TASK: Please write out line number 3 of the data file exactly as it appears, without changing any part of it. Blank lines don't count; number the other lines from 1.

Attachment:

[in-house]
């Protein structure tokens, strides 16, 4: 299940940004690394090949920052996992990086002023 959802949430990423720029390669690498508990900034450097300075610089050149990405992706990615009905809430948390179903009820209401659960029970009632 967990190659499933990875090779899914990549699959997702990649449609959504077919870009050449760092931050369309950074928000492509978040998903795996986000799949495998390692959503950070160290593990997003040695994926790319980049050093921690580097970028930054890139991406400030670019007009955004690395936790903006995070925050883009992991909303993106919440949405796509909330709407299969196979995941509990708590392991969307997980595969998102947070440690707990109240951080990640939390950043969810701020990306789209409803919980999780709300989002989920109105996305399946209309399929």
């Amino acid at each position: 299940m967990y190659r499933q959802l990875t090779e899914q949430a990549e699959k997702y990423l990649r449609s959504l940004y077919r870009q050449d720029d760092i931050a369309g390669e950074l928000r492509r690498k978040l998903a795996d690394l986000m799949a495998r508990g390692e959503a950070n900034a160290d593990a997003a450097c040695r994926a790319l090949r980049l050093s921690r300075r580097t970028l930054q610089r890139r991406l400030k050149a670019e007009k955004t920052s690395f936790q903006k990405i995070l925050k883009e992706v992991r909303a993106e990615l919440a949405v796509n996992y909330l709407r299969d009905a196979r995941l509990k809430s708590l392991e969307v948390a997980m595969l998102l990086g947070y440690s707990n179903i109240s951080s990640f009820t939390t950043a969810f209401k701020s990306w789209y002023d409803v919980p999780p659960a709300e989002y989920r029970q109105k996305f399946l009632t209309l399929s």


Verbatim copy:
């Amino acid at each position: 299940m967990y190659r499933q959802l990875t090779e899914q949430a990549e699959k997702y990423l990649r449609s959504l940004y077919r870009q050449d720029d760092i931050a369309g390669e950074l928000r492509r690498k978040l998903a795996d690394l986000m799949a495998r508990g390692e959503a950070n900034a160290d593990a997003a450097c040695r994926a790319l090949r980049l050093s921690r300075r580097t970028l930054q610089r890139r991406l400030k050149a670019e007009k955004t920052s690395f936790q903006k990405i995070l925050k883009e992706v992991r909303a993106e990615l919440a949405v796509n996992y909330l709407r299969d009905a196979r995941l509990k809430s708590l392991e969307v948390a997980m595969l998102l990086g947070y440690s707990n179903i109240s951080s990640f009820t939390t950043a969810f209401k701020s990306w789209y002023d409803v919980p999780p659960a709300e989002y989920r029970q109105k996305f399946l009632t209309l399929s």